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  • October 14, 2008 Teaching and Learning webinar presented by Daniel Kaplan, Macalester College and hosted by Jackie Miller, The Ohio State University. George Cobb describes the core logic of statistical inference in terms of the three Rs: Randomize, Repeat, Reject. Note that all three Rs involve process or action. Teaching this core logic is more effective when students are able to carry out these actions on real data. This webinar shows how to use computers effectively with introductory-level students to teach them the three Rs of inference. This is done with another R: the statistical software package. The simulations that are carried out involve constructing confidence intervals, demonstrating the idea of "coverage," hypothesis testing, and confounding and covariation.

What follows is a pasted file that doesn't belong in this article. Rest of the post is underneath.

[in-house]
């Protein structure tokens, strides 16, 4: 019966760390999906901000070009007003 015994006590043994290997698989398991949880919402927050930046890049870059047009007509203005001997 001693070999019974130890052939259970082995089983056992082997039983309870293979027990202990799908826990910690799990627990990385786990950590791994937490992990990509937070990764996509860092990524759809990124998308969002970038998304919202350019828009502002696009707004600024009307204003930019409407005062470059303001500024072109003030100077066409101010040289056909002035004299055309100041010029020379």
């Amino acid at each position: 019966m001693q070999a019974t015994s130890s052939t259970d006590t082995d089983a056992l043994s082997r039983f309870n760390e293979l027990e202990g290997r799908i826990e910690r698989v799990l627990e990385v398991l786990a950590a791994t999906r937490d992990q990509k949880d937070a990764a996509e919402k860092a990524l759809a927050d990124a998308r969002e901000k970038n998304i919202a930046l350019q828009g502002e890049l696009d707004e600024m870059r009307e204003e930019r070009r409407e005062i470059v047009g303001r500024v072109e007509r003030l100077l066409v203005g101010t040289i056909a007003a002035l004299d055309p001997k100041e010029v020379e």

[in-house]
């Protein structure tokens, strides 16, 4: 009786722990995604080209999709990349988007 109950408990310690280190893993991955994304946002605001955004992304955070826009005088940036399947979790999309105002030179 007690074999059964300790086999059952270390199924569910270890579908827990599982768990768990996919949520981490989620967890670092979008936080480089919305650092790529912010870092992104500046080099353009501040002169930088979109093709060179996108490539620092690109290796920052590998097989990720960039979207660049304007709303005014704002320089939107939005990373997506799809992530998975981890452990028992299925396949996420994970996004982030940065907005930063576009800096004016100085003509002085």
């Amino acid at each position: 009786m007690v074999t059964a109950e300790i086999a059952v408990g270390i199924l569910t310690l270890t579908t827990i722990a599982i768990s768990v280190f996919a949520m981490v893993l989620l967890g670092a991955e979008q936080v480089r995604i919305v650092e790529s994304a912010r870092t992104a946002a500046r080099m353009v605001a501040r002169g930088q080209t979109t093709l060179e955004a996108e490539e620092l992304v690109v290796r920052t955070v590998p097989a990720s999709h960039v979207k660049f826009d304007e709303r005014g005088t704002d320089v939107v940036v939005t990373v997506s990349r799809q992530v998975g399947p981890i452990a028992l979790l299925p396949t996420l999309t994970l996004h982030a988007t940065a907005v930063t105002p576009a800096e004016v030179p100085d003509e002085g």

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  • November 18, 2008 Teaching and Learning webinar presented by Xiao-Li Meng, Harvard University and hosted by Jackie Miller, The Ohio State University. Statistics 105 is a team-designed course that has received local media attention (e.g., www.news.harvard.edu/gazette/2008/02.14/11-stats.html). Its course description promises the following: Discover an appreciation of statistical principles and reasoning via "Real-Life Modules" that can make you rich or poor (financial investments), loved or lonely (on-line dating), healthy or ill (clinical trials), satisfied or frustrated (chocolate/wine tasting) and more. Guaranteed to bring happiness (or misery) both to students who have never taken a previous statistics course, and to those who have taken statistics and want to see how statistical thinking applies to so many areas of life. This webinar reveals its history, pedagogical motivation, innovations, and challenges along the way